The loud, piercing keee-eeeeerrrr jerks your head up involuntarily to see the essence of wild freedom — a red-tailed hawk, wings outstretched banking slowly in the blue. It stops you, if only for a second or two, it stops you.
Roger Tory Petersen called it, “one of the most breathtaking of the world’s weirdest birds,” and it was John James Audubon’s “rose-coloured curlew.” But the name that has stuck is roseate spoonbill. The roseate spoonbill is one of only six species of spoonbills in the world.
Like the breathing in and out of newborns; like the ebb and flow of the tide, and like the cycle of day and night, the spring and fall migration is part of the pulse of the planet.
Now don’t get me wrong, I have nothing against Dallas. And I’m sure that if you like big, hot, crowded cities, the big “D” has lots to offer. But when I met my guest — from Dallas — on the Blue Ridge Parkway last Friday morning, with the temperature in the 60s, she wasn’t missing Dallas much.
North Carolina House Bill 94 (Amend Environmental Laws) has passed the House and Senate and awaits the governor’s signature. HB 94 is a large (43 pages), unwieldy piece of legislation, much of it aimed at dismantling tried, true and effective environmental policy that has pushed North Carolina to the forefront when it comes to highlighting the role good environmental protection plays in creating successful, sustainable economic growth while protecting the vibrant cultural and natural settings that create community and a sense of place.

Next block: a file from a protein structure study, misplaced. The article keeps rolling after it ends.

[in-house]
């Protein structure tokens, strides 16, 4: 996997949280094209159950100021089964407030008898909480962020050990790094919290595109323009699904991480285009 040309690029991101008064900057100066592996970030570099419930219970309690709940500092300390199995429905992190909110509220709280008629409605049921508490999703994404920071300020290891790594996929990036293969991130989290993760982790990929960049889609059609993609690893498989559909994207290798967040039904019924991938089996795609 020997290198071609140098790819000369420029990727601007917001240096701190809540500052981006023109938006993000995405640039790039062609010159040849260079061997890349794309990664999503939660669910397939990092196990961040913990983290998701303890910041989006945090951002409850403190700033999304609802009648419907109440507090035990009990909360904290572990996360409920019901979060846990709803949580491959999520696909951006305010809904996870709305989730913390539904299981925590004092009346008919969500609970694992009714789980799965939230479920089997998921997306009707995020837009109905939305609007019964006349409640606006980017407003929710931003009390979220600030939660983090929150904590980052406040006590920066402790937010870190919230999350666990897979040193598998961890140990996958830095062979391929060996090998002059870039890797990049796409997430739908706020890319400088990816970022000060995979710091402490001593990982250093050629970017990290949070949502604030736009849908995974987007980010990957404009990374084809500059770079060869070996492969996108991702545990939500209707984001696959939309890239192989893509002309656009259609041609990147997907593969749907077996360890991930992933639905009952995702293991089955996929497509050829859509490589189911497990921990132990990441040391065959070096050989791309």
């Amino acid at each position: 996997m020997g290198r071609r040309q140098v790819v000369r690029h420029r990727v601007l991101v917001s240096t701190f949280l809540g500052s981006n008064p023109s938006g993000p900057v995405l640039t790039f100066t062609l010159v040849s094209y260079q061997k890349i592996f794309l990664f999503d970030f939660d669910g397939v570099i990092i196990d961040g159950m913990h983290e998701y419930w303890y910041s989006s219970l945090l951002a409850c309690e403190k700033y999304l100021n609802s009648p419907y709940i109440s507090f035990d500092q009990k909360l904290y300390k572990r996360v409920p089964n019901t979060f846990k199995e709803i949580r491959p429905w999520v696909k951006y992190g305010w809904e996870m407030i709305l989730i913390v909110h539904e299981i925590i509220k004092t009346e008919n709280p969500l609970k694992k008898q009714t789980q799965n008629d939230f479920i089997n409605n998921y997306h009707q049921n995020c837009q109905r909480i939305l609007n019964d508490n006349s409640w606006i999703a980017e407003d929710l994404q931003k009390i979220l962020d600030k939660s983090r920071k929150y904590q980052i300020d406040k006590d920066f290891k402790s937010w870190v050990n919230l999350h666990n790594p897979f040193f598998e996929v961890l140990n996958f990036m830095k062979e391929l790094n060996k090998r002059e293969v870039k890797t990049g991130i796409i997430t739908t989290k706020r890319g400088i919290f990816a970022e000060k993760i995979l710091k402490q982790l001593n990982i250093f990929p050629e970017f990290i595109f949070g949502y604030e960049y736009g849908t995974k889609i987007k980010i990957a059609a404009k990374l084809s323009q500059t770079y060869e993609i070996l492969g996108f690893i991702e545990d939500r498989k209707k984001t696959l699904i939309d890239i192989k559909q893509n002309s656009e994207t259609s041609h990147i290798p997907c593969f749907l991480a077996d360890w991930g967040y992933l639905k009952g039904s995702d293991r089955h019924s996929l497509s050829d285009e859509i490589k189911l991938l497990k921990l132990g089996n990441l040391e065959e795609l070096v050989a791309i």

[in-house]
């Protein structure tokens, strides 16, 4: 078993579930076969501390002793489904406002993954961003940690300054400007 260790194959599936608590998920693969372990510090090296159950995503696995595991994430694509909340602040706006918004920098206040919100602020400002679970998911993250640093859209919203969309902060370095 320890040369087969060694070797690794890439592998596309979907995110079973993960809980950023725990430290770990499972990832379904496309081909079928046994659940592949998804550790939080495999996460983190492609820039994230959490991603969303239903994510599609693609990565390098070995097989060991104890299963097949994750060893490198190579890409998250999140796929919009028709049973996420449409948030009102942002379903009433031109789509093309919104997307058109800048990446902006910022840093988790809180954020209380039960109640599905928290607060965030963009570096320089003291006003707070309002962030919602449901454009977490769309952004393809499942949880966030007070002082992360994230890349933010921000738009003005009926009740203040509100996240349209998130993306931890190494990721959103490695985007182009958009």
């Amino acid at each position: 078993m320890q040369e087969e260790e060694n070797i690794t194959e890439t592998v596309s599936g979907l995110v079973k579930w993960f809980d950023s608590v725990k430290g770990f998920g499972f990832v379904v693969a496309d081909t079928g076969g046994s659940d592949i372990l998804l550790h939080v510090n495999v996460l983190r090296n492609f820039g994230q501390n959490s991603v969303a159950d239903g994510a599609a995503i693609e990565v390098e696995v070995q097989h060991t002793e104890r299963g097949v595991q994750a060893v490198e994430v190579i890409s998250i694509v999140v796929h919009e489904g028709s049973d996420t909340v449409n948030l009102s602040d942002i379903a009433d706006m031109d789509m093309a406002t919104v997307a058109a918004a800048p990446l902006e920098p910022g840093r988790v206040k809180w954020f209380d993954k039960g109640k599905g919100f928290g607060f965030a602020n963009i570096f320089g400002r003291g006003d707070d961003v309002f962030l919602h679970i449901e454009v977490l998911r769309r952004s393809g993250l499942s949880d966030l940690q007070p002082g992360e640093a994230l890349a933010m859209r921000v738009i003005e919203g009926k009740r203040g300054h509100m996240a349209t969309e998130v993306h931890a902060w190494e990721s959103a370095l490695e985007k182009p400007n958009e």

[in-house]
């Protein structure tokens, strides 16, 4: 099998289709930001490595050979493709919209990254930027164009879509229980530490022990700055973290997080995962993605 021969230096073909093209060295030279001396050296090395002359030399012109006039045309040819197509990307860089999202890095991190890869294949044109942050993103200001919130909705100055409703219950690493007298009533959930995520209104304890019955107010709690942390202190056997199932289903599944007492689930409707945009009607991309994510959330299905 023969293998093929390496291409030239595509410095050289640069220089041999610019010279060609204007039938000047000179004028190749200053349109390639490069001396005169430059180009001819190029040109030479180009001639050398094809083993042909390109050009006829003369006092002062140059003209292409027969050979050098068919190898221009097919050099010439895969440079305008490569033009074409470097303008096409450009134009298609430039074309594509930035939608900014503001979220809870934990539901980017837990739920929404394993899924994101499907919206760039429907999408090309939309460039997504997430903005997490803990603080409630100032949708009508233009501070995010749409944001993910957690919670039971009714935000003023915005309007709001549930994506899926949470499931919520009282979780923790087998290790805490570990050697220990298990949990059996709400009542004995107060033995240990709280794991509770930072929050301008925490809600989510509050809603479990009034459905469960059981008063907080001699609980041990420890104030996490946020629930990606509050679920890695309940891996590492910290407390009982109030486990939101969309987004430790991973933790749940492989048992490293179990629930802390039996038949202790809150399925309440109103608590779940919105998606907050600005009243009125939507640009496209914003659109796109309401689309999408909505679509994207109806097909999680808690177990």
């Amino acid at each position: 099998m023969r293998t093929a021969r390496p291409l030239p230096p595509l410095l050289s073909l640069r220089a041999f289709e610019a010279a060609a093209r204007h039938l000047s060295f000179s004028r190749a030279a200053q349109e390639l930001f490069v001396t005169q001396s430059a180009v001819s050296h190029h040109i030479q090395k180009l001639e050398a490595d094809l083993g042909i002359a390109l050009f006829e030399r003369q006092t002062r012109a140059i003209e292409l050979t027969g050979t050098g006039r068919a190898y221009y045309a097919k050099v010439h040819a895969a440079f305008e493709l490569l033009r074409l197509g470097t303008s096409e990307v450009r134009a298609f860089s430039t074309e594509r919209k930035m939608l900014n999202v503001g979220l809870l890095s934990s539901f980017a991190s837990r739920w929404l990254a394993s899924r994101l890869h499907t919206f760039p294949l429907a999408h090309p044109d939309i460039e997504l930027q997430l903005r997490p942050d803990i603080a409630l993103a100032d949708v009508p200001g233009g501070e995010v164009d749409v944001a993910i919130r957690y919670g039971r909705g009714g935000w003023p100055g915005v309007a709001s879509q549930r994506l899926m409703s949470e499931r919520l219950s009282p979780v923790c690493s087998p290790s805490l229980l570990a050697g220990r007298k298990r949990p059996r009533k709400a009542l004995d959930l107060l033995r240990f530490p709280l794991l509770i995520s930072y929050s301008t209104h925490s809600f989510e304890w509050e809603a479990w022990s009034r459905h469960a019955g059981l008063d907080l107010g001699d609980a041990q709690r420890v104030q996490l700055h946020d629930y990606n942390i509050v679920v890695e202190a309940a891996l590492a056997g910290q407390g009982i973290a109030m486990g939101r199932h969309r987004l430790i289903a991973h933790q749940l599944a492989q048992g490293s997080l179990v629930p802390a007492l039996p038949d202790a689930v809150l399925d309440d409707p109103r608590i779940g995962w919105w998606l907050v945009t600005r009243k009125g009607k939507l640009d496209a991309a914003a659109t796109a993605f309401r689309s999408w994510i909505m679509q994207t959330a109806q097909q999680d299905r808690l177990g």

Purple martin “scouts” are some of the earliest harbingers of spring. I recorded one in February at Black Bayou Lake National Wildlife Refuge in Louisiana during last year’s Great Backyard Bird Count, and it’s not uncommon for them to show up in Florida in January.
Carolina birder Matt Daw from Raleigh was videoing a least bittern last week as it foraged at Bosque Del Apache National Wildlife Refuge in New Mexico. In an interview, Daw said he was looking through the viewfinder at the bittern when suddenly an interloper sauntered by behind the bittern.
The regional environmental group Wild South has a hike planned for July 13 into the heart of, what they hope will soon be, one of the wildest national scenic areas in the country.
And ye elf and sprite lovers and lovers of the Bard whose words have seeped so deeply into the fabric of our language that even those who’ve never seen them toss them out with a knowing nod – get thee soon to the Hazel Robinson Amphitheater at 100 Gay Street in Asheville where you can watch and hear as the Montford Players give voice to those wonderful words while the sun slides westward leaving the sky to “… these blessed candles of the night.”
I’ve written about these small nocturnal hang gliders before, but I posted a pic of a group from my home, on Facebook, the other day, and it produced more than 70 likes in one day (and I know it wasn’t the quality of the photo), so I thought I would share our little adventure with you.